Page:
TWO families from Wirral will be making an emotional 6,500 mile journey to see their relatives buried with military honours.
Soldiers Oliver Goldsmith, 21, from Neston, and Roy Wilson, from Birkenhead, 21, lost their lives when their plane crashed deep inside the Malaysian jungle during a conflict called the Malayan Emergency in 1950.
A rescue party reached the crash site on foot nine days later but all 12 crew and passengers had died and they were buried in a shallow grave.
Now 61 years later, following an expedition to the crash site in 2008, the families of those who died on board RAF Dakota KN630 will see them buried in their final resting place in the Cheras Road Commonwealth War Grave Cemetery in Kuala Lumpur.
Relatives will also be presented with the Elizabeth Cross in recognition of their loss and sacrifice.
Mr Goldsmith’s cousin Alf Done, 69, who lives with his wife Pat, 63, in Neston, said he found out about the MoD wanting to find families of army personnel involved in the Dakota crash in the Wirral News.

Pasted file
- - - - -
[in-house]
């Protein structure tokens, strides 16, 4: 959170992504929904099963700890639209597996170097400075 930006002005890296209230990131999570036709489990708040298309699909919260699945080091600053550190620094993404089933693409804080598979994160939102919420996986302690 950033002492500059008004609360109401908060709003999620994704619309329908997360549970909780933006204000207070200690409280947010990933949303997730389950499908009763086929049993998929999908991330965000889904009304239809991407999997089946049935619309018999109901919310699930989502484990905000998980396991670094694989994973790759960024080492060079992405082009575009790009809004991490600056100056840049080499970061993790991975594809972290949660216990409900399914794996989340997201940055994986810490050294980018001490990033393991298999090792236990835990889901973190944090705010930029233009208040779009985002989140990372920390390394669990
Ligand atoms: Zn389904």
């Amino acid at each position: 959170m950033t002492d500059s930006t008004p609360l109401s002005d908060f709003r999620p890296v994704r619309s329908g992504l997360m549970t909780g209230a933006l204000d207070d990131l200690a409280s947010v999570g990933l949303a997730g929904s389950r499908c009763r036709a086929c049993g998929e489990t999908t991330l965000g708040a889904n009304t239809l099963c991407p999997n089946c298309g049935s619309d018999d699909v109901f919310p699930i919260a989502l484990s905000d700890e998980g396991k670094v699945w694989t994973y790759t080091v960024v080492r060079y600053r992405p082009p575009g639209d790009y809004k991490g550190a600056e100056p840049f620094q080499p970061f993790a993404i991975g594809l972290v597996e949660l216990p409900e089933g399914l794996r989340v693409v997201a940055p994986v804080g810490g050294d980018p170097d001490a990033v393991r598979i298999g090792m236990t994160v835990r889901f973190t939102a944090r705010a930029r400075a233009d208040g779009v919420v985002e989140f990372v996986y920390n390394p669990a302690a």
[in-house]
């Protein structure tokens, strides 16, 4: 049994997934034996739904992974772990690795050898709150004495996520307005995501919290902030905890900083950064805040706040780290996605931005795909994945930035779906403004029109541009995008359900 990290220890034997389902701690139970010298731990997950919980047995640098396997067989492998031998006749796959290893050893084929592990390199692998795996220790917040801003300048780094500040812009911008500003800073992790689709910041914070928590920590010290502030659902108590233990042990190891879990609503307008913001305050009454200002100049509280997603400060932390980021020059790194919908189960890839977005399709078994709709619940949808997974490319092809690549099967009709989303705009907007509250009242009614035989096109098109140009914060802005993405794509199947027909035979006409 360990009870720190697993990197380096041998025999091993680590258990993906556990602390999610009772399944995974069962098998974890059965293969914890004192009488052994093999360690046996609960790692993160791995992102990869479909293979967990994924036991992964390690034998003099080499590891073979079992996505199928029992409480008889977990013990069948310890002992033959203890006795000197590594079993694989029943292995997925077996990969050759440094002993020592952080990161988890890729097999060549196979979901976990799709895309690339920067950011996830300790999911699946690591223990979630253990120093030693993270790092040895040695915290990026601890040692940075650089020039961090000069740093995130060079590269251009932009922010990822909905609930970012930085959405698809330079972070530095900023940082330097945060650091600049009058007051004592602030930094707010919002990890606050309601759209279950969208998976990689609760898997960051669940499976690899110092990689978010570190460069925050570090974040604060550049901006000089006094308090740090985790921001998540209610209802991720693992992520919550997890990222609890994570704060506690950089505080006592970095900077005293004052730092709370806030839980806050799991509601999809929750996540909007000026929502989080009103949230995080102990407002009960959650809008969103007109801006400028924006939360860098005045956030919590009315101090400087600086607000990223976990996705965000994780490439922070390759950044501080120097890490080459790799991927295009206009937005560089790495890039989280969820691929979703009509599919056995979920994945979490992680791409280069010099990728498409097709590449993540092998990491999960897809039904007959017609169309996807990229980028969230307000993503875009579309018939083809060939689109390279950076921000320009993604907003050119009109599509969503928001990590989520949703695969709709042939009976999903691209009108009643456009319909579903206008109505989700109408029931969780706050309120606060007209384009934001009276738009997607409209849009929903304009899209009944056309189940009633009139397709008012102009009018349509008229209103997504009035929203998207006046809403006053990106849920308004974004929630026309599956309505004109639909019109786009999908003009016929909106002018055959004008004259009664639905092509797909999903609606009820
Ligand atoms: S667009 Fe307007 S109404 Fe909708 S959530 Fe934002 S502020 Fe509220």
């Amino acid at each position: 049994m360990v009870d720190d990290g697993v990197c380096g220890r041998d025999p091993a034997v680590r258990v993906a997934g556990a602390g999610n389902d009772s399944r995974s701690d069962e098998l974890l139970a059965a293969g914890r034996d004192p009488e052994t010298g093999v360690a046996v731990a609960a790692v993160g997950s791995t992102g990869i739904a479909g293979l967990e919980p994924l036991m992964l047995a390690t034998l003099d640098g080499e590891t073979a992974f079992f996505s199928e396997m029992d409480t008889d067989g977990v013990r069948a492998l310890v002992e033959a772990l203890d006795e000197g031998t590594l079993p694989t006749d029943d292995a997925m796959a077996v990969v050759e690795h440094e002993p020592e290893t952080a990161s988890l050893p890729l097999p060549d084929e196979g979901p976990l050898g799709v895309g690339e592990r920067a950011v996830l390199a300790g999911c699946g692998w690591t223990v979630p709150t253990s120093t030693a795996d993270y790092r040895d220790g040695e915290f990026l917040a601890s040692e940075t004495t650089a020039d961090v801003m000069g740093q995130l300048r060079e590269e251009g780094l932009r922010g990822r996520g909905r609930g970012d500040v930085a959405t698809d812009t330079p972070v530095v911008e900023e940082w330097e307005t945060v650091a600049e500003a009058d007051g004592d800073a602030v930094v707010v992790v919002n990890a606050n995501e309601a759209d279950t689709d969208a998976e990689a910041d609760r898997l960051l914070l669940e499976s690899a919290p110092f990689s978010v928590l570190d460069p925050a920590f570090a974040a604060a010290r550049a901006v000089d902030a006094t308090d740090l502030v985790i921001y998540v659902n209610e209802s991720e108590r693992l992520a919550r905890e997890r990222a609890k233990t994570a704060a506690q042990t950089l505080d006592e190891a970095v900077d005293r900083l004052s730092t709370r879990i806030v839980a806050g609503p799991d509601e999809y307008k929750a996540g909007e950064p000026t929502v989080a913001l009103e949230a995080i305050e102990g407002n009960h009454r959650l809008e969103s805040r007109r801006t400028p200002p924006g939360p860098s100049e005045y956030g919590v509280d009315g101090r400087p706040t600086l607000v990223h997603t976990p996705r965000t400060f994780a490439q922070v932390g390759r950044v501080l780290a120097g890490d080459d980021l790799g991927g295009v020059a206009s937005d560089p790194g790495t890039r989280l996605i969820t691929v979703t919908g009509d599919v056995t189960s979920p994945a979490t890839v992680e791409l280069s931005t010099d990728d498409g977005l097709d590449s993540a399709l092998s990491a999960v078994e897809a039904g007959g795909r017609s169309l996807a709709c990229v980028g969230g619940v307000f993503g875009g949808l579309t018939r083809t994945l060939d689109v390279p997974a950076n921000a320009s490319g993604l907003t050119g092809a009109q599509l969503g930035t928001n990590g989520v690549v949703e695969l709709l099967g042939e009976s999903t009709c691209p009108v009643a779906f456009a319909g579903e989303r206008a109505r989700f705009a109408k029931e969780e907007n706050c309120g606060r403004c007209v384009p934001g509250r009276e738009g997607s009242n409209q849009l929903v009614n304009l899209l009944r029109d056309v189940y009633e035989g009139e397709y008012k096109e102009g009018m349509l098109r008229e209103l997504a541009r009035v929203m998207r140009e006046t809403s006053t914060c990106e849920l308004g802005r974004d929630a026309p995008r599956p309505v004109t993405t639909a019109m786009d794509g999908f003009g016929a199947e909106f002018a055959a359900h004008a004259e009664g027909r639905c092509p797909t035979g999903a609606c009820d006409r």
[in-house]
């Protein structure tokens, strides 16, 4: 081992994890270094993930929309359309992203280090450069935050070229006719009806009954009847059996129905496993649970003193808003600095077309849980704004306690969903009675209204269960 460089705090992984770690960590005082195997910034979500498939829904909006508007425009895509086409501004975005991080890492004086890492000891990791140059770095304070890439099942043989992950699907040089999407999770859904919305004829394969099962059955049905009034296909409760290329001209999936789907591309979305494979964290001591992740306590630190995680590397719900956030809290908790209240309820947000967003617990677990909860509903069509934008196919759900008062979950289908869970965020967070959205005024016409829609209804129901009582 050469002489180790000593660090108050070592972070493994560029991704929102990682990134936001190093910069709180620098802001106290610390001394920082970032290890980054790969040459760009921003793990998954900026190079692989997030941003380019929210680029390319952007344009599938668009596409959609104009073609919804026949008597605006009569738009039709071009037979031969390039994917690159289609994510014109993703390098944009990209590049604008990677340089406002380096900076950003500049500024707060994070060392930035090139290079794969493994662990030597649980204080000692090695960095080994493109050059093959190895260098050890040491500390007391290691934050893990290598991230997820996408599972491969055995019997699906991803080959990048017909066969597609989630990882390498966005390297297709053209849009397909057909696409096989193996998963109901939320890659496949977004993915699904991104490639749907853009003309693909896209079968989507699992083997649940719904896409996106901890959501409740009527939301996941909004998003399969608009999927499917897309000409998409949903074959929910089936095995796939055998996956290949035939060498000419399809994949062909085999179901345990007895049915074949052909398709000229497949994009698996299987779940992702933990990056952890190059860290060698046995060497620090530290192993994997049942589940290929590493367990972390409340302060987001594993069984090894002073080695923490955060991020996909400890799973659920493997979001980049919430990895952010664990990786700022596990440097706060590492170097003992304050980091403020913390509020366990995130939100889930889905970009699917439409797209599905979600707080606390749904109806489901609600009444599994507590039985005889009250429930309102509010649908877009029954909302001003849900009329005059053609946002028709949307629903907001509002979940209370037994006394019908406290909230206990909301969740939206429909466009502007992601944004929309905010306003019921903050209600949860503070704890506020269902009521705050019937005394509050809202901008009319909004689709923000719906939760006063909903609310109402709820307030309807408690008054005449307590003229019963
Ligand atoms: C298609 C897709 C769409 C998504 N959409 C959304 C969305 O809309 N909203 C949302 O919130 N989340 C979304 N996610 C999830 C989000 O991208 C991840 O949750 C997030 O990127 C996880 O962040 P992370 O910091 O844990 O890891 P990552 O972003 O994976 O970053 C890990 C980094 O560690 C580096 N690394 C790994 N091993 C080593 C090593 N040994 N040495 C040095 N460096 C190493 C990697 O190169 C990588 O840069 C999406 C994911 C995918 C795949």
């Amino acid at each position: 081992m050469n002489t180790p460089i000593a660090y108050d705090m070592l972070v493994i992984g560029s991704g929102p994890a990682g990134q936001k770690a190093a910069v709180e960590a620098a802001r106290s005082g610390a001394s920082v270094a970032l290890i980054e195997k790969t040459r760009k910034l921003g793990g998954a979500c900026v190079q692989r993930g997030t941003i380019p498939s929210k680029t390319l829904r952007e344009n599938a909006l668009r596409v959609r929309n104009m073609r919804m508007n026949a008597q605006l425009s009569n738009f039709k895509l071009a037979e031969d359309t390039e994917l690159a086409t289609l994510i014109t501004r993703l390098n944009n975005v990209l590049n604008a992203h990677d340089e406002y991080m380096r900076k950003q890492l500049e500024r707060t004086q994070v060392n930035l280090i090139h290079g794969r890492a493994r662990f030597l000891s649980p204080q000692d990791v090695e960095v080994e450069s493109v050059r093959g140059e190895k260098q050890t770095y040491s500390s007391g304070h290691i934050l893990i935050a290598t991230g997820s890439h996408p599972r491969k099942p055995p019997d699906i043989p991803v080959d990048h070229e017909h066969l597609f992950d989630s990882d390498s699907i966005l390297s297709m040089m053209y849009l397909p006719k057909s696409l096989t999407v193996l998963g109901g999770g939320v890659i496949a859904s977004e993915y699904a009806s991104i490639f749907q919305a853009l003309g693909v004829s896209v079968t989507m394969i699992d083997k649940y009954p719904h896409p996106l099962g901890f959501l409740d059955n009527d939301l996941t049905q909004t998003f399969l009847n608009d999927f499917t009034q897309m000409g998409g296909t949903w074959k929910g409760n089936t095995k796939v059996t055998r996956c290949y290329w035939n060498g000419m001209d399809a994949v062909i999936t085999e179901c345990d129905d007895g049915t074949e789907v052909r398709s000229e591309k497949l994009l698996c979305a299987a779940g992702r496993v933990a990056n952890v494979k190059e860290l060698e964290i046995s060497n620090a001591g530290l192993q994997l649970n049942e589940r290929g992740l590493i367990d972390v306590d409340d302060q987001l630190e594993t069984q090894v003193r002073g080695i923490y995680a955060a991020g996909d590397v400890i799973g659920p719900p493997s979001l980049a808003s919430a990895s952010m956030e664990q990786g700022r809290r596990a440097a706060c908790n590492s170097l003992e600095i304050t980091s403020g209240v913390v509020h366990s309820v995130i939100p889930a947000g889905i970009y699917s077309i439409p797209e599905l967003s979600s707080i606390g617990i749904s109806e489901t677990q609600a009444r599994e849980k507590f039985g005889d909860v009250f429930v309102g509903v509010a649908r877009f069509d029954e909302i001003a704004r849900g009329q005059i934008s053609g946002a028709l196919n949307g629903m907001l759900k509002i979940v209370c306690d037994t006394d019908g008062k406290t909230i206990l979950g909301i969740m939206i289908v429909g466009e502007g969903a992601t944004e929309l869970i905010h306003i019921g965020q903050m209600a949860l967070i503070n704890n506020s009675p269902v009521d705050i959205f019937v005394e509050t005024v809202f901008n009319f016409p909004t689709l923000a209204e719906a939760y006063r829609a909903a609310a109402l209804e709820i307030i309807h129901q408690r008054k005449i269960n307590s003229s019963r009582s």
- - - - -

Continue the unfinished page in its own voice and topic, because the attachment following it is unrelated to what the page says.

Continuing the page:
He added: “I was only eight or nine. My granny brought him up. He was Oliver Arthur Goldsmith but everyone called him Arthur. Granny loved Arthur and was brokenhearted when he died.
“I do feel proud of him and proud to represent the family because at the end of the day he was in the army and he was doing his job.”
Mr Wilson’s family was also traced by the MOD, grandfather-of-three Barry Wilson, 64, who lives in Spital, said: “I was only three when he died.
“It’s nice that there’s going to be something official rather than just lost in Malaysia.”
Mr Goldsmith and Mr Wilson were both Royal Army Service Corps army despatchers.
Investigations revealed that the Dakota suffered catastrophic engine failure and crashed into a ravine during a “target marking” mission for bombers. After representations were made to the Malaysian authorities, an 150-strong expedition went back and recovered the bodies.
The remains of the crew and passengers will be buried in a single grave on March 15.